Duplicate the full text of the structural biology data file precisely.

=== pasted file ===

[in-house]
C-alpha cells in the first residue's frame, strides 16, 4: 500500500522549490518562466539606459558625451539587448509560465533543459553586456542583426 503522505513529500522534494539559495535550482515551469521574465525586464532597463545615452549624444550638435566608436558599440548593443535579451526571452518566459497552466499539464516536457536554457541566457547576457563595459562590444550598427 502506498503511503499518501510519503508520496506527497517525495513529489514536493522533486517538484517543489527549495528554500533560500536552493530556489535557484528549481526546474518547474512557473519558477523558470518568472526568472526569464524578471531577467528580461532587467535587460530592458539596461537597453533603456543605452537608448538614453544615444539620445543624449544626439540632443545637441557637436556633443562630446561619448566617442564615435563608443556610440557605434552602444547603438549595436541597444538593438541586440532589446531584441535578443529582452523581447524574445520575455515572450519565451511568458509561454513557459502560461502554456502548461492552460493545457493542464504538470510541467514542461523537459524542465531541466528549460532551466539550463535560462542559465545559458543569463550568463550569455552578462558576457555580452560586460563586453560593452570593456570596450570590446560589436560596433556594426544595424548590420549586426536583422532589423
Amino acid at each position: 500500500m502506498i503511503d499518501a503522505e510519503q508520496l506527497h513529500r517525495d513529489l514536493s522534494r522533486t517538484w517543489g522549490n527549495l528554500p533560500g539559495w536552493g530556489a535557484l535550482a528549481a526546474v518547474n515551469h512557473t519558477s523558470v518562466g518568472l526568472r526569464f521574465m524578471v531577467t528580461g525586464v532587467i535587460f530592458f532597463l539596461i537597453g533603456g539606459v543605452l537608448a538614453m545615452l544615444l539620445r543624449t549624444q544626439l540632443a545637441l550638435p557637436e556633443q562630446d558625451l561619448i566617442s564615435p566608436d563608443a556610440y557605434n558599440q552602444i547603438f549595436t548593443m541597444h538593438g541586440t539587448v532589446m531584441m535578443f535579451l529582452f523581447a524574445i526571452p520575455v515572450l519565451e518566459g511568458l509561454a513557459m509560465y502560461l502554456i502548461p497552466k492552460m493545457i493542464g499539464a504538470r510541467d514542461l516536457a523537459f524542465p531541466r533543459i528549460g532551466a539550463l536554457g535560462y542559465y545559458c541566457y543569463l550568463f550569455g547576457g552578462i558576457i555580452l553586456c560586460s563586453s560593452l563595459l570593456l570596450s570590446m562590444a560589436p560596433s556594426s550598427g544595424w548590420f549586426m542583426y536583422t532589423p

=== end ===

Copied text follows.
[in-house]
C-alpha cells in the first residue's frame, strides 16, 4: 500500500522549490518562466539606459558625451539587448509560465533543459553586456542583426 503522505513529500522534494539559495535550482515551469521574465525586464532597463545615452549624444550638435566608436558599440548593443535579451526571452518566459497552466499539464516536457536554457541566457547576457563595459562590444550598427 502506498503511503499518501510519503508520496506527497517525495513529489514536493522533486517538484517543489527549495528554500533560500536552493530556489535557484528549481526546474518547474512557473519558477523558470518568472526568472526569464524578471531577467528580461532587467535587460530592458539596461537597453533603456543605452537608448538614453544615444539620445543624449544626439540632443545637441557637436556633443562630446561619448566617442564615435563608443556610440557605434552602444547603438549595436541597444538593438541586440532589446531584441535578443529582452523581447524574445520575455515572450519565451511568458509561454513557459502560461502554456502548461492552460493545457493542464504538470510541467514542461523537459524542465531541466528549460532551466539550463535560462542559465545559458543569463550568463550569455552578462558576457555580452560586460563586453560593452570593456570596450570590446560589436560596433556594426544595424548590420549586426536583422532589423
Amino acid at each position: 500500500m502506498i503511503d499518501a503522505e510519503q508520496l506527497h513529500r517525495d513529489l514536493s522534494r522533486t517538484w517543489g522549490n527549495l528554500p533560500g539559495w536552493g530556489a535557484l535550482a528549481a526546474v518547474n515551469h512557473t519558477s523558470v518562466g518568472l526568472r526569464f521574465m524578471v531577467t528580461g525586464v532587467i535587460f530592458f532597463l539596461i537597453g533603456g539606459v543605452l537608448a538614453m545615452l544615444l539620445r543624449t549624444q544626439l540632443a545637441l550638435p557637436e556633443q562630446d558625451l561619448i566617442s564615435p566608436d563608443a556610440y557605434n558599440q552602444i547603438f549595436t548593443m541597444h538593438g541586440t539587448v532589446m531584441m535578443f535579451l529582452f523581447a524574445i526571452p520575455v515572450l519565451e518566459g511568458l509561454a513557459m509560465y502560461l502554456i502548461p497552466k492552460m493545457i493542464g499539464a504538470r510541467d514542461l516536457a523537459f524542465p531541466r533543459i528549460g532551466a539550463l536554457g535560462y542559465y545559458c541566457y543569463l550568463f550569455g547576457g552578462i558576457i555580452l553586456c560586460s563586453s560593452l563595459l570593456l570596450s570590446m562590444a560589436p560596433s556594426s550598427g544595424w548590420f549586426m542583426y536583422t532589423p